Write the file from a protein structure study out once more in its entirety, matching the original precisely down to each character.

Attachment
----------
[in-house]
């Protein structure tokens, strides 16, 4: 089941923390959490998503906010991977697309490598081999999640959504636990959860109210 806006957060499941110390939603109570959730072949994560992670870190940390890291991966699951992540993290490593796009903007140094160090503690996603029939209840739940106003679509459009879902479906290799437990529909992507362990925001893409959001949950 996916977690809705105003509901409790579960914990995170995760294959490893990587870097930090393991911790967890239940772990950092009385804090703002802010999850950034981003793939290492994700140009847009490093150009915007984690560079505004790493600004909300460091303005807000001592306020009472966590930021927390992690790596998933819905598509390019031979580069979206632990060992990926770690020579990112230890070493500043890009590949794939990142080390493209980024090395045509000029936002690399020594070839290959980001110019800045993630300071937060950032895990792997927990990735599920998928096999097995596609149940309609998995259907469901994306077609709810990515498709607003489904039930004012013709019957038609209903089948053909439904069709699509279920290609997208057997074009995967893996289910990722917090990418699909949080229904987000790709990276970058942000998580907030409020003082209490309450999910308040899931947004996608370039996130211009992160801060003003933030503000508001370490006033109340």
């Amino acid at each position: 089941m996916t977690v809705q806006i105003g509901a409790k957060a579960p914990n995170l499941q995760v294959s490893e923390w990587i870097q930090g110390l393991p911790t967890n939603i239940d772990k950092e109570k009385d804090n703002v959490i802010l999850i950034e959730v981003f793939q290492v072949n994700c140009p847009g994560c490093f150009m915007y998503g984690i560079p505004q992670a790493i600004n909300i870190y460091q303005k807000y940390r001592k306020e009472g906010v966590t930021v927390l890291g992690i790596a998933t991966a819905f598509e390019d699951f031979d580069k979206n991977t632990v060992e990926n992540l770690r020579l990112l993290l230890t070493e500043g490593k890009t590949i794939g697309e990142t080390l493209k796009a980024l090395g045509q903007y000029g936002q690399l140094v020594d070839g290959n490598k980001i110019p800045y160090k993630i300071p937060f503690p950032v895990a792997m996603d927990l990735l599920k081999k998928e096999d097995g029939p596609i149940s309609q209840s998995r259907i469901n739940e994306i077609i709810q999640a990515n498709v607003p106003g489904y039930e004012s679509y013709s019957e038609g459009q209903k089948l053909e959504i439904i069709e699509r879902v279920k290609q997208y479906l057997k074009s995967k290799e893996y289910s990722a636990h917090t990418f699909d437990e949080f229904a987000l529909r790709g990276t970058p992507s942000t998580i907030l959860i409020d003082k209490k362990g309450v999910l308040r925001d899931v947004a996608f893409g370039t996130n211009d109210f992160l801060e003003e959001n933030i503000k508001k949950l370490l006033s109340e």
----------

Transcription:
[in-house]
């Protein structure tokens, strides 16, 4: 089941923390959490998503906010991977697309490598081999999640959504636990959860109210 806006957060499941110390939603109570959730072949994560992670870190940390890291991966699951992540993290490593796009903007140094160090503690996603029939209840739940106003679509459009879902479906290799437990529909992507362990925001893409959001949950 996916977690809705105003509901409790579960914990995170995760294959490893990587870097930090393991911790967890239940772990950092009385804090703002802010999850950034981003793939290492994700140009847009490093150009915007984690560079505004790493600004909300460091303005807000001592306020009472966590930021927390992690790596998933819905598509390019031979580069979206632990060992990926770690020579990112230890070493500043890009590949794939990142080390493209980024090395045509000029936002690399020594070839290959980001110019800045993630300071937060950032895990792997927990990735599920998928096999097995596609149940309609998995259907469901994306077609709810990515498709607003489904039930004012013709019957038609209903089948053909439904069709699509279920290609997208057997074009995967893996289910990722917090990418699909949080229904987000790709990276970058942000998580907030409020003082209490309450999910308040899931947004996608370039996130211009992160801060003003933030503000508001370490006033109340």
């Amino acid at each position: 089941m996916t977690v809705q806006i105003g509901a409790k957060a579960p914990n995170l499941q995760v294959s490893e923390w990587i870097q930090g110390l393991p911790t967890n939603i239940d772990k950092e109570k009385d804090n703002v959490i802010l999850i950034e959730v981003f793939q290492v072949n994700c140009p847009g994560c490093f150009m915007y998503g984690i560079p505004q992670a790493i600004n909300i870190y460091q303005k807000y940390r001592k306020e009472g906010v966590t930021v927390l890291g992690i790596a998933t991966a819905f598509e390019d699951f031979d580069k979206n991977t632990v060992e990926n992540l770690r020579l990112l993290l230890t070493e500043g490593k890009t590949i794939g697309e990142t080390l493209k796009a980024l090395g045509q903007y000029g936002q690399l140094v020594d070839g290959n490598k980001i110019p800045y160090k993630i300071p937060f503690p950032v895990a792997m996603d927990l990735l599920k081999k998928e096999d097995g029939p596609i149940s309609q209840s998995r259907i469901n739940e994306i077609i709810q999640a990515n498709v607003p106003g489904y039930e004012s679509y013709s019957e038609g459009q209903k089948l053909e959504i439904i069709e699509r879902v279920k290609q997208y479906l057997k074009s995967k290799e893996y289910s990722a636990h917090t990418f699909d437990e949080f229904a987000l529909r790709g990276t970058p992507s942000t998580i907030l959860i409020d003082k209490k362990g309450v999910l308040r925001d899931v947004a996608f893409g370039t996130n211009d109210f992160l801060e003003e959001n933030i503000k508001k949950l370490l006033s109340e």